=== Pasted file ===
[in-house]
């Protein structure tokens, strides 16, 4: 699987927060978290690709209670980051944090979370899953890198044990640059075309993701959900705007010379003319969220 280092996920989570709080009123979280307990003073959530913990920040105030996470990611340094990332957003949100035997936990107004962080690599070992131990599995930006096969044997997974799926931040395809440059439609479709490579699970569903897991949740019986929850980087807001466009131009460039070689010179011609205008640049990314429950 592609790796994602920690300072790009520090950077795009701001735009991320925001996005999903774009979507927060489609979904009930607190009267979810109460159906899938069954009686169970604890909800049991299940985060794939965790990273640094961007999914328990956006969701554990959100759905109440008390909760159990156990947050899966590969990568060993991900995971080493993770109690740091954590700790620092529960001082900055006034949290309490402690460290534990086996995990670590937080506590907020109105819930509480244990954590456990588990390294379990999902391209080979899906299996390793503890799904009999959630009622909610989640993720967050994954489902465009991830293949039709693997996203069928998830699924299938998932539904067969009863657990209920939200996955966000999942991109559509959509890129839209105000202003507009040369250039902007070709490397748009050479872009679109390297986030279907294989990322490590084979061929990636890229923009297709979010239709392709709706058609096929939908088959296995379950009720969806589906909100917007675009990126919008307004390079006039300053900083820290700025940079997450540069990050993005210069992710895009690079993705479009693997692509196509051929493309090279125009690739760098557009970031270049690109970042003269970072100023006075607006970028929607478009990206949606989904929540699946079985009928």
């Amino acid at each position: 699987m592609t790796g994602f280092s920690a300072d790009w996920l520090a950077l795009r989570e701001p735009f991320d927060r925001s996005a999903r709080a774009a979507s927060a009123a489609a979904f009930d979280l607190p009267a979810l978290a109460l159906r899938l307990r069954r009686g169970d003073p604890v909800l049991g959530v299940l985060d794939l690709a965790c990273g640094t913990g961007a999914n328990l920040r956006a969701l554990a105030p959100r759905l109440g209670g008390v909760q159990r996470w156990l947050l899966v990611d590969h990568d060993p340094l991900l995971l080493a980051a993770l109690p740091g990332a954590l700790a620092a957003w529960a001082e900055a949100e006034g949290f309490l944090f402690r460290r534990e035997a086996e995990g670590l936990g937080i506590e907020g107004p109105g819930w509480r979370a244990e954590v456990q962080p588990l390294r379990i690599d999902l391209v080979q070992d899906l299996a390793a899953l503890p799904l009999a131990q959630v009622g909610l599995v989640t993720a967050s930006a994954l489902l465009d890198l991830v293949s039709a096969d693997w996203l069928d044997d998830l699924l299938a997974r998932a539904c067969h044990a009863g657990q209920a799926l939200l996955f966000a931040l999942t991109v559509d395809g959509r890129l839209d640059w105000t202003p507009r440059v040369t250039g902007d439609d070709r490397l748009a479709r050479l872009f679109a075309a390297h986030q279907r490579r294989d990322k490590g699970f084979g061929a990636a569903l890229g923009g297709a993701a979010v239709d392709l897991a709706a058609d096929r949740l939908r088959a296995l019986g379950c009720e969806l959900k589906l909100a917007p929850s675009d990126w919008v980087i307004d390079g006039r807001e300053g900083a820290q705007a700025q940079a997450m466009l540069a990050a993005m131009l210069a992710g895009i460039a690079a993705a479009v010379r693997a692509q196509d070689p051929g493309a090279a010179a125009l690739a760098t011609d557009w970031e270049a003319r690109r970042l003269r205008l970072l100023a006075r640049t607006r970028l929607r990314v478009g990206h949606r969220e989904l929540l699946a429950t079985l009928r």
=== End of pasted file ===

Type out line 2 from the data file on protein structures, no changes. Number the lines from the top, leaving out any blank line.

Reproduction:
């Protein structure tokens, strides 16, 4: 699987927060978290690709209670980051944090979370899953890198044990640059075309993701959900705007010379003319969220 280092996920989570709080009123979280307990003073959530913990920040105030996470990611340094990332957003949100035997936990107004962080690599070992131990599995930006096969044997997974799926931040395809440059439609479709490579699970569903897991949740019986929850980087807001466009131009460039070689010179011609205008640049990314429950 592609790796994602920690300072790009520090950077795009701001735009991320925001996005999903774009979507927060489609979904009930607190009267979810109460159906899938069954009686169970604890909800049991299940985060794939965790990273640094961007999914328990956006969701554990959100759905109440008390909760159990156990947050899966590969990568060993991900995971080493993770109690740091954590700790620092529960001082900055006034949290309490402690460290534990086996995990670590937080506590907020109105819930509480244990954590456990588990390294379990999902391209080979899906299996390793503890799904009999959630009622909610989640993720967050994954489902465009991830293949039709693997996203069928998830699924299938998932539904067969009863657990209920939200996955966000999942991109559509959509890129839209105000202003507009040369250039902007070709490397748009050479872009679109390297986030279907294989990322490590084979061929990636890229923009297709979010239709392709709706058609096929939908088959296995379950009720969806589906909100917007675009990126919008307004390079006039300053900083820290700025940079997450540069990050993005210069992710895009690079993705479009693997692509196509051929493309090279125009690739760098557009970031270049690109970042003269970072100023006075607006970028929607478009990206949606989904929540699946079985009928």